India: Citizenship Amendment Act 2024

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Warwick Legal Network
20 března, 2024



The Citizenship Amendment Act (CAA) 2019 was passed in December 2019 and officially enforced on January 10, 2020. However, its implementation was delayed due to the absence of notified rules. This legislation faced significant criticism from certain quarters, labeling it as discriminatory and demanding its repeal.

The enactment of the law triggered widespread protests nationwide, leading to its suspension for over four years. On March 11, 2024, the Union Government finally notified the rules for the Citizenship Amendment Act (CAA) 2019. This development, marked by the unveiling of the Citizenship (Amendment) Rules, 2024, enables eligible individuals under the CAA-2019 to apply for Indian citizenship, representing a significant step in providing sanctuary to those persecuted.


The eligibility criteria outlined in the Citizenship Amendment Act (CAA) encompass individuals who migrated to India prior to December 31, 2014, originating from Pakistan, Afghanistan, and Bangladesh due to religious persecution or related fears. These individuals must belong to one of six specified religious minorities: Hindu, Sikh, Buddhist, Jain, Parsi, or Christian. Moreover, applicants are required to have resided in the country for a minimum of five years, with a compulsory continuous stay of 12 months before initiating their citizenship application. Specific exemptions are also applicable in accordance with Section 3(2)(c) of the Passport (Entry into India) Act, 1920, and the provisions of the Foreigners Act, 1946.

Where does CAA not apply?

It’s important to emphasize that the Citizenship Amendment Act (CAA) does not apply to regions governed by the Constitution’s sixth schedule, which includes autonomous tribal-dominated areas in Assam, Meghalaya, Tripura, and Mizoram. Likewise, states in North-East India with an inner-line permit (ILP) regime, such as Arunachal Pradesh, Mizoram, Nagaland, Manipur, Lakshadweep, and Himachal Pradesh, are also exempt from the provisions of the CAA.

What changes with CAA?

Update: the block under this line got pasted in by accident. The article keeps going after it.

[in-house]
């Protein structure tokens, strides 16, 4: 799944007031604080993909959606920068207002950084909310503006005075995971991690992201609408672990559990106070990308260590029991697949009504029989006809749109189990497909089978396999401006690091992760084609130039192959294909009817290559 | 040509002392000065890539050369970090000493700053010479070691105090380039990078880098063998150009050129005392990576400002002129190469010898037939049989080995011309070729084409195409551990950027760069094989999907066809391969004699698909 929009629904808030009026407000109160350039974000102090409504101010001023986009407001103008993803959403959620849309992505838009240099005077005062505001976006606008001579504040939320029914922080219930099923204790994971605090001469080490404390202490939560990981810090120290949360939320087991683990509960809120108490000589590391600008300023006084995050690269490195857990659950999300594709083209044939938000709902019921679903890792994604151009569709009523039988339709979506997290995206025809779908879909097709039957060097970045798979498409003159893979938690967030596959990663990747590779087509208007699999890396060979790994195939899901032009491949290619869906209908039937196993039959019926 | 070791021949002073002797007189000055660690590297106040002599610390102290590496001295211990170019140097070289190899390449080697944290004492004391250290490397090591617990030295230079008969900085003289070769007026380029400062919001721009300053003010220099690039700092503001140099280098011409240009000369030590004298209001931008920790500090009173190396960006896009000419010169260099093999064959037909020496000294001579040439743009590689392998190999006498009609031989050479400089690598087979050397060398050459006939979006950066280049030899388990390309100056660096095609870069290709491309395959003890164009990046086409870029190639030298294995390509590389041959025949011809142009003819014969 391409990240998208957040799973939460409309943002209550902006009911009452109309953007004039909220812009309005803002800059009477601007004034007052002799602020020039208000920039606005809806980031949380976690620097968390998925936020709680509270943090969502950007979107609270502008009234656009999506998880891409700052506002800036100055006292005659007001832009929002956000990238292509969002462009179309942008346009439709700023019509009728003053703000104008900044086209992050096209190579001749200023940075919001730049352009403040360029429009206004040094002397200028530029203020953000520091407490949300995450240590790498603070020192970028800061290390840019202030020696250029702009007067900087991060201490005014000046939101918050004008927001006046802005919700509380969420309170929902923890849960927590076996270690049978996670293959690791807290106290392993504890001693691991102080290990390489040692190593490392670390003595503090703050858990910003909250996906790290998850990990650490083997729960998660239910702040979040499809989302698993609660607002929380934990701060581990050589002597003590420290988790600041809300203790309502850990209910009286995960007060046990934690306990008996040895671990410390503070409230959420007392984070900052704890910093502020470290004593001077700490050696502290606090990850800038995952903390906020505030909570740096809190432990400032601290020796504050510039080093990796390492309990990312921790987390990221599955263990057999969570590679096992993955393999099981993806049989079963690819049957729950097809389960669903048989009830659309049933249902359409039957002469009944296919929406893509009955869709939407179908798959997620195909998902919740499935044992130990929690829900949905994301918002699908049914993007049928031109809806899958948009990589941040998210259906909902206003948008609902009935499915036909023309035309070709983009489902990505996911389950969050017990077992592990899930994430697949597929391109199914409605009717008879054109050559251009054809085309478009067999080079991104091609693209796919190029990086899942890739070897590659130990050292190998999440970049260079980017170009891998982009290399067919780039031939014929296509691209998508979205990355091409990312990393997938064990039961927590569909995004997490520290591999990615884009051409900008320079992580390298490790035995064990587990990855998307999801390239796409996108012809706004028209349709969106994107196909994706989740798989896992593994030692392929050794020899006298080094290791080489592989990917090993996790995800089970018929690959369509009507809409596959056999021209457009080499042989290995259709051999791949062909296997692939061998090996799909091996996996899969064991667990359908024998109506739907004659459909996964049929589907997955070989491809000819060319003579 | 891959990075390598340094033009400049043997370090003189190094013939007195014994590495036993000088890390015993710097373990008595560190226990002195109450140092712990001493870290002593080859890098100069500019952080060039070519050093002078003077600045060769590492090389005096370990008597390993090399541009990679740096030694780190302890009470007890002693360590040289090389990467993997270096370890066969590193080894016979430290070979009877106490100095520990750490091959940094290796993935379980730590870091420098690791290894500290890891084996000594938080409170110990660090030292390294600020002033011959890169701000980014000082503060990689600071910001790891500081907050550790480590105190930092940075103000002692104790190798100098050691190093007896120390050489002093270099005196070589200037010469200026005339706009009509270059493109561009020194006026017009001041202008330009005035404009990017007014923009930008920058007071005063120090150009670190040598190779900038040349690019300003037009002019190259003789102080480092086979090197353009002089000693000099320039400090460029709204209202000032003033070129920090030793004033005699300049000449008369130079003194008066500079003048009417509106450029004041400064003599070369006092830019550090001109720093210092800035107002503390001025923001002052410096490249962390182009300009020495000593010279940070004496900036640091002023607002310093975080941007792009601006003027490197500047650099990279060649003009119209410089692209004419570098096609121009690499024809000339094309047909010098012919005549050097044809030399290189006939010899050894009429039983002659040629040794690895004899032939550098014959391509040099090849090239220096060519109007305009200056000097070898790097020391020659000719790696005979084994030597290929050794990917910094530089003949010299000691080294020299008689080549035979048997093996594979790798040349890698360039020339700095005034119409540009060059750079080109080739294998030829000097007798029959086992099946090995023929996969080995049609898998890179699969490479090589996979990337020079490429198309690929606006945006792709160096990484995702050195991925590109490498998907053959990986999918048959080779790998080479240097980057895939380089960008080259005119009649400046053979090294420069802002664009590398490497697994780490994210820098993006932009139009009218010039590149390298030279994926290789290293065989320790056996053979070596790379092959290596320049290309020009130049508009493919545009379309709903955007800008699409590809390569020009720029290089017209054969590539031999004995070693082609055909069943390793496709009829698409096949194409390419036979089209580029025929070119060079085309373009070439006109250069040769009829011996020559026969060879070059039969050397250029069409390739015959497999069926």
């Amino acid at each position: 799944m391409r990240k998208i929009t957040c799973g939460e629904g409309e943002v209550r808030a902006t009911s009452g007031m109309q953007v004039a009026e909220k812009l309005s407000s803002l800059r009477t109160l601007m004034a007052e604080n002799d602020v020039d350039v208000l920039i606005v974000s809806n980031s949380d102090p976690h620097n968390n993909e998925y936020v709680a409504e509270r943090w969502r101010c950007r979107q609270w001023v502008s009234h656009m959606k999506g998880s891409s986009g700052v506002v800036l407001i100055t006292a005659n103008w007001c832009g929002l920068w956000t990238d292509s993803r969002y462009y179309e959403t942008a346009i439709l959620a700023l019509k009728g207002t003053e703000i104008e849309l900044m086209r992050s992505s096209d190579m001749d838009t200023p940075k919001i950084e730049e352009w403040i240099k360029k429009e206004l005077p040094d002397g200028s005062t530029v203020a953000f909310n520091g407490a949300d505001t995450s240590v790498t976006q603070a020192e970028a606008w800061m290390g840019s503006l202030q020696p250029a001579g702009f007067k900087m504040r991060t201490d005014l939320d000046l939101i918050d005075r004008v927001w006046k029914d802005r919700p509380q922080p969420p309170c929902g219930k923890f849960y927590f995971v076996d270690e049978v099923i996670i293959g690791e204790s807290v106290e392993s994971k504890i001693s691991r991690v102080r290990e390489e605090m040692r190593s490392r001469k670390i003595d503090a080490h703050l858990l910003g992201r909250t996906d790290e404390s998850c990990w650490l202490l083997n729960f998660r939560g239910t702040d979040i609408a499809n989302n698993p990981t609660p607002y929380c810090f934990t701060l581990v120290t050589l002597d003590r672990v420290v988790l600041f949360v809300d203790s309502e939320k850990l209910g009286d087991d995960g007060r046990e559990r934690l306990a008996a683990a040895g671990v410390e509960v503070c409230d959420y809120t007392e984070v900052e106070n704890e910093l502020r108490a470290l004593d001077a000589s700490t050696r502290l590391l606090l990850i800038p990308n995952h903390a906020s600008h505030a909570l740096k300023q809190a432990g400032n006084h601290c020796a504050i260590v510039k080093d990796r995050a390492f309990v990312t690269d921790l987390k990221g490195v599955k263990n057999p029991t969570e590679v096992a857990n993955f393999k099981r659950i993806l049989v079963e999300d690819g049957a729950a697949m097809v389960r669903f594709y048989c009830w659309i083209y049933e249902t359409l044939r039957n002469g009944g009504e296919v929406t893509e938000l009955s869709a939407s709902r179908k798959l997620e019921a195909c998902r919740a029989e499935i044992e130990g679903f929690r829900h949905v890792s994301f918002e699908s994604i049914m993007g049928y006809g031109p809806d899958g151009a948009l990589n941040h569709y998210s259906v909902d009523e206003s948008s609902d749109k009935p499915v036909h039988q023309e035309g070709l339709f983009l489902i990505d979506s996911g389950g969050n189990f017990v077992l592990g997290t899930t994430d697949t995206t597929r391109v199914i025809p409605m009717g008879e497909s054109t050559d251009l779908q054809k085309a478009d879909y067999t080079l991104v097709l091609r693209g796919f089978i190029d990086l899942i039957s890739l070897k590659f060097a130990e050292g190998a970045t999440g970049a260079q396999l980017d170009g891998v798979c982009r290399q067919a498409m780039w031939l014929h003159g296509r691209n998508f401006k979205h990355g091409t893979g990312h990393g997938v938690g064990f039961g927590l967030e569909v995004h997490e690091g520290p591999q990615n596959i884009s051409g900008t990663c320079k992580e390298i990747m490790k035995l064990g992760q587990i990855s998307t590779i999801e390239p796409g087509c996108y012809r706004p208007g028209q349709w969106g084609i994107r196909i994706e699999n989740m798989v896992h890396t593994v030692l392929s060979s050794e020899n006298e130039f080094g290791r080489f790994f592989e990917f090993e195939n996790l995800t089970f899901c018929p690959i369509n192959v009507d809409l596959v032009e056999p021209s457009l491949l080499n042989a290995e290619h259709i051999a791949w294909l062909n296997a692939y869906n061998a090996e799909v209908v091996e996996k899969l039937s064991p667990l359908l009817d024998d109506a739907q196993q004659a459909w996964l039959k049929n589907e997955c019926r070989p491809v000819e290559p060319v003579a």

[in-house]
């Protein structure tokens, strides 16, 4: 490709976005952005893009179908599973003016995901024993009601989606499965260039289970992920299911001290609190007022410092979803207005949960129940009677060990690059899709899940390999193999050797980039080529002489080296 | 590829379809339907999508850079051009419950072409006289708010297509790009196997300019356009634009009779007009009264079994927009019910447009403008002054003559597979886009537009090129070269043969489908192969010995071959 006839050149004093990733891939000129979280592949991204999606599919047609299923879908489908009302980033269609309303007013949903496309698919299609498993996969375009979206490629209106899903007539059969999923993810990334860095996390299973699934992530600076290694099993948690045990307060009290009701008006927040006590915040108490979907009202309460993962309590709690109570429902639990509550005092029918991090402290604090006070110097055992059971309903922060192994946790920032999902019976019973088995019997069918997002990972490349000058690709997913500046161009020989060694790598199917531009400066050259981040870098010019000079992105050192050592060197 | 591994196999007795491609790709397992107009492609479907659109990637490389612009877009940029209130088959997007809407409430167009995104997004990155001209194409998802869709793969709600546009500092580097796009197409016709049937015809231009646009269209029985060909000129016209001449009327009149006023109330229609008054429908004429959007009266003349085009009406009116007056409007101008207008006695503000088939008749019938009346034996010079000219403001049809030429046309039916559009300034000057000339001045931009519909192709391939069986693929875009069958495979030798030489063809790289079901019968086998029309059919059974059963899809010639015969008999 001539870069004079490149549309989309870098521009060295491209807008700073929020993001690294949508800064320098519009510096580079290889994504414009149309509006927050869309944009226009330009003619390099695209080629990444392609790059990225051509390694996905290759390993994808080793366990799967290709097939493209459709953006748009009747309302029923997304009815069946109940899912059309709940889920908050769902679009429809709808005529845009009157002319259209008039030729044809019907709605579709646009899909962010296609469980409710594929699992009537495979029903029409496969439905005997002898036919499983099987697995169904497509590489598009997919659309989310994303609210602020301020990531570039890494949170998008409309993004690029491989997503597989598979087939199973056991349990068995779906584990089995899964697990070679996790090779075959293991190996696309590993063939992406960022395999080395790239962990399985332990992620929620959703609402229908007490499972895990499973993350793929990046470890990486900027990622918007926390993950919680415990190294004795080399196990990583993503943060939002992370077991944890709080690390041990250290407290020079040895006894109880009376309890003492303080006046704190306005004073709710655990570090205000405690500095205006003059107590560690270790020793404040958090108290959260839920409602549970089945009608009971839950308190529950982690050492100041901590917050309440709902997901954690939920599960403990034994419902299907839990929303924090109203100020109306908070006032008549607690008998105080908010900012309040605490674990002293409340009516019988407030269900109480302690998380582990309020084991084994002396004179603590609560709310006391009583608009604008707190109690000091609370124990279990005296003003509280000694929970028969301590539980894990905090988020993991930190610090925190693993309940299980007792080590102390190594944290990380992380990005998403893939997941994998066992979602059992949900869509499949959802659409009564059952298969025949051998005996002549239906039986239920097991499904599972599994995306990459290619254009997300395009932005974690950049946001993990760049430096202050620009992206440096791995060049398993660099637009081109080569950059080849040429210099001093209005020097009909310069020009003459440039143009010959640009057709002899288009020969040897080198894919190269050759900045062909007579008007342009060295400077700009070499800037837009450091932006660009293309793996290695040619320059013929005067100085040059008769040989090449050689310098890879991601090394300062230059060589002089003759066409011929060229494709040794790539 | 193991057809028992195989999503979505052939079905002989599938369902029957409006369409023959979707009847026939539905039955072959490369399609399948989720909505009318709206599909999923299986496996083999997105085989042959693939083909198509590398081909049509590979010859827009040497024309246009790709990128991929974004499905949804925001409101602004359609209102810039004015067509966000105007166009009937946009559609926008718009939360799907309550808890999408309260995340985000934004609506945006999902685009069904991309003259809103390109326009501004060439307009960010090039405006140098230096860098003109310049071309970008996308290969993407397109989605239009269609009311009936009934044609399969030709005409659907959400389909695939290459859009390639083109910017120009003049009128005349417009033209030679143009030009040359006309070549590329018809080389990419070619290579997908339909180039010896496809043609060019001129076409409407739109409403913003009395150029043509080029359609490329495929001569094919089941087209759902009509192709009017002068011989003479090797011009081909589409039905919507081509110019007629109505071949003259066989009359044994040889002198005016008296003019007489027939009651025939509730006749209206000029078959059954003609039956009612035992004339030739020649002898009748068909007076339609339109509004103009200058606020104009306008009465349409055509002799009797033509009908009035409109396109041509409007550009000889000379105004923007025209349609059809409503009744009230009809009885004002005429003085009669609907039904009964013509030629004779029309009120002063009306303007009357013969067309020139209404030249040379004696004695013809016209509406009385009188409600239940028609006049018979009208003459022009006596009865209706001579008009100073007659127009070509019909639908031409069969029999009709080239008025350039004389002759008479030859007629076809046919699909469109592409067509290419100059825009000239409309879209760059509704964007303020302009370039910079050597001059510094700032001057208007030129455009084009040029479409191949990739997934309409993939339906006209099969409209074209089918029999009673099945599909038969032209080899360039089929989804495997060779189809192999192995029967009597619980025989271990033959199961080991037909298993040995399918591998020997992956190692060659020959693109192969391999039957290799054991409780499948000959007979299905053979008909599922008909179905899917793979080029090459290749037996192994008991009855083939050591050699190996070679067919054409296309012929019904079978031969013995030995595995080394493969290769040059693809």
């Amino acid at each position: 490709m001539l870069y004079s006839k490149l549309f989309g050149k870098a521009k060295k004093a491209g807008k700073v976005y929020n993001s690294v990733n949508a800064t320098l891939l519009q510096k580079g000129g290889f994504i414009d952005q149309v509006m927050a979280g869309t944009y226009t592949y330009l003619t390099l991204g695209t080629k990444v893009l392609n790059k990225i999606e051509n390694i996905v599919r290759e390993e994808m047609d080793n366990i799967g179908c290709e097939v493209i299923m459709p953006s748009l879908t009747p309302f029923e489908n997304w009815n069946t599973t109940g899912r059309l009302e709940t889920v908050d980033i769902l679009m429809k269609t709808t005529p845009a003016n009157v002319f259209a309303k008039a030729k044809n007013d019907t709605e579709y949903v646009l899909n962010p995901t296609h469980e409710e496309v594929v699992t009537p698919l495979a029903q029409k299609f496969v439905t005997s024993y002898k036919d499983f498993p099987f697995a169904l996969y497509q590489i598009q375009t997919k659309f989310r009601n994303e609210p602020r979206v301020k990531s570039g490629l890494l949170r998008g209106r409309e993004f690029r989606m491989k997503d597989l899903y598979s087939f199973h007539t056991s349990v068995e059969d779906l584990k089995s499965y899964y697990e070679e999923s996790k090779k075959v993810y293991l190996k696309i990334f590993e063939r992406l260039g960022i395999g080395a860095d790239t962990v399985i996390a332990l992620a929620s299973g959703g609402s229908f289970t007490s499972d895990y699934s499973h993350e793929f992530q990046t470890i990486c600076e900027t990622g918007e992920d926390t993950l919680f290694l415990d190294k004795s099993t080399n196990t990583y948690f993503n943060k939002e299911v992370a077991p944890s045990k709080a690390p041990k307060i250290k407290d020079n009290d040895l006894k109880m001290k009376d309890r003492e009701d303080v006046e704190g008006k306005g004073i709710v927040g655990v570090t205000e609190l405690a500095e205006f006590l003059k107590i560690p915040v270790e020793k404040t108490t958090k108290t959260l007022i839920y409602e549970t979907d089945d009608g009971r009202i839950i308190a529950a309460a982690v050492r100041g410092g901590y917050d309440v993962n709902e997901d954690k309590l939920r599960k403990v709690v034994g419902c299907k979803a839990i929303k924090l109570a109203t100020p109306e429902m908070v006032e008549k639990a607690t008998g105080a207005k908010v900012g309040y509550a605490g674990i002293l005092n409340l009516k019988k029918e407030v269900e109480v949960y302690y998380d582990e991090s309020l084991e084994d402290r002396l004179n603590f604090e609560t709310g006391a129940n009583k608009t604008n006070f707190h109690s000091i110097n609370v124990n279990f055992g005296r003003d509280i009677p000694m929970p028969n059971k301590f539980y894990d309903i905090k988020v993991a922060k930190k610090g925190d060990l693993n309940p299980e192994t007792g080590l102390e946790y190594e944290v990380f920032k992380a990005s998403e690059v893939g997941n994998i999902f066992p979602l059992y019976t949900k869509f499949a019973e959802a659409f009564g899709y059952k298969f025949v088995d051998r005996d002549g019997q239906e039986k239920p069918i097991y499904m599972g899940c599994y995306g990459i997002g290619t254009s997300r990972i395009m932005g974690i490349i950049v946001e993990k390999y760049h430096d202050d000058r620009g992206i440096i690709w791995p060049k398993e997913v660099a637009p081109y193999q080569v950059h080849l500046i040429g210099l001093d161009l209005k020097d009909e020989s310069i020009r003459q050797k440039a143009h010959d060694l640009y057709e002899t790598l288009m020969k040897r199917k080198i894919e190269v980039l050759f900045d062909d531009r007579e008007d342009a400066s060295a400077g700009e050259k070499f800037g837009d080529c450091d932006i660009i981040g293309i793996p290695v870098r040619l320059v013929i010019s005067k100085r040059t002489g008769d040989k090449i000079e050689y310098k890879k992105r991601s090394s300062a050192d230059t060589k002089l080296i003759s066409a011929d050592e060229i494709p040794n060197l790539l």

The CAA seeks to expedite the citizenship process for minorities from Afghanistan, Bangladesh, and Pakistan who fled religious persecution and arrived in India before 2015. It aims to legalize their stay and grant them equal rights as Indian citizens, portraying it as a humanitarian initiative rather than a means of providing refuge solely to minority religions. Additionally, the CAA offers immunity to eligible migrants from legal repercussions for illegal entry or overstaying in India, reducing the residency requirement for citizenship from „not less than 11 years“ to „not less than five years“ for persecuted minorities.

Application Procedure

To begin the registration process unde, applicants must electronically submit their forms to the Empowered Committee via the designated District Level Committee.
An acknowledgment in Form IX is automatically generated upon submission.
The District Level Committee, led by the Designated Officer, verifies all accompanying documents.
After verification, the Designated Officer administers the oath of allegiance and forwards it electronically to the Empowered Committee.
If an applicant fails to appear in person despite opportunities, the District Level Committee forwards the application for potential refusal.
The Empowered Committee meticulously examines the application to ensure compliance with all conditions.
Upon thorough inquiry, the Empowered Committee may grant Indian citizenship if satisfied with the applicant’s eligibility.


Requirement of special documents:

In addition to the documents outlined in Section 6B of the Citizenship Amendment Act (CAA) rules, two more documents are mandated:

An affidavit confirming the accuracy of the information provided in the application, accompanied by an affidavit from an Indian citizen affirming the applicant’s character.
A statement from the applicant declaring their proficiency in one of the languages listed in the Eighth Schedule to the Constitution.


Misconceptions attached with CAA :

There have been discussions about the implementation of the CAA, and a narrative has been spread throughout the nation claiming that the law will strip Indian Muslims of their citizenship and that it is unconstitutional and discriminatory in nature because it excludes the Muslims of these three countries from its purview . The Indian government has defended its position by emphasizing that the CAA is a law passed to grant citizenship and not take it away, and the Muslims in these countries are neither a minority group nor subject to religious discrimination in their already Islamic-majority nations.

Although CAA seems to be a step to legalize the status of refugees already living in the country, the country is divided in its opinion and only the time will decide whether it was a positive step as claimed by the current Govt.


For further information, please contact:

Gautam Khurana, Managing Partner

India Law Offices, New Delhi


t: +91 11 24622216


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